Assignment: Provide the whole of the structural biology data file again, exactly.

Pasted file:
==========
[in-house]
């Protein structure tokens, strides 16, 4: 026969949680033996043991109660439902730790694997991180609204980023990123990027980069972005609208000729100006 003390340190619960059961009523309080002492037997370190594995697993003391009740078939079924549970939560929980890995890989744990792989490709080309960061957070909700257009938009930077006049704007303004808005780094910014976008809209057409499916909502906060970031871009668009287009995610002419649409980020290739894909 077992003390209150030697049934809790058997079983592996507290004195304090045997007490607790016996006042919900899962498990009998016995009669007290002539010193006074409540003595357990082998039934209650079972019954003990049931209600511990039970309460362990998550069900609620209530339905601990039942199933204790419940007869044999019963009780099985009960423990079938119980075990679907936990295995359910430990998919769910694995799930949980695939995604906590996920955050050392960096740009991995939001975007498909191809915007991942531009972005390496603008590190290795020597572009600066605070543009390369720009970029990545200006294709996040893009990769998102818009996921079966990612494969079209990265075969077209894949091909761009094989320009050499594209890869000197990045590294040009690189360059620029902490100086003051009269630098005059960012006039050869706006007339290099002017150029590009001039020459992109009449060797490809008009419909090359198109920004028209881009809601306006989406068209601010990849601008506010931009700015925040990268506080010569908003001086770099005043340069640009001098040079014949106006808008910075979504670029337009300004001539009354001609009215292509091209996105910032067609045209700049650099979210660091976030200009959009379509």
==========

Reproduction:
[in-house]
């Protein structure tokens, strides 16, 4: 026969949680033996043991109660439902730790694997991180609204980023990123990027980069972005609208000729100006 003390340190619960059961009523309080002492037997370190594995697993003391009740078939079924549970939560929980890995890989744990792989490709080309960061957070909700257009938009930077006049704007303004808005780094910014976008809209057409499916909502906060970031871009668009287009995610002419649409980020290739894909 077992003390209150030697049934809790058997079983592996507290004195304090045997007490607790016996006042919900899962498990009998016995009669007290002539010193006074409540003595357990082998039934209650079972019954003990049931209600511990039970309460362990998550069900609620209530339905601990039942199933204790419940007869044999019963009780099985009960423990079938119980075990679907936990295995359910430990998919769910694995799930949980695939995604906590996920955050050392960096740009991995939001975007498909191809915007991942531009972005390496603008590190290795020597572009600066605070543009390369720009970029990545200006294709996040893009990769998102818009996921079966990612494969079209990265075969077209894949091909761009094989320009050499594209890869000197990045590294040009690189360059620029902490100086003051009269630098005059960012006039050869706006007339290099002017150029590009001039020459992109009449060797490809008009419909090359198109920004028209881009809601306006989406068209601010990849601008506010931009700015925040990268506080010569908003001086770099005043340069640009001098040079014949106006808008910075979504670029337009300004001539009354001609009215292509091209996105910032067609045209700049650099979210660091976030200009959009379509």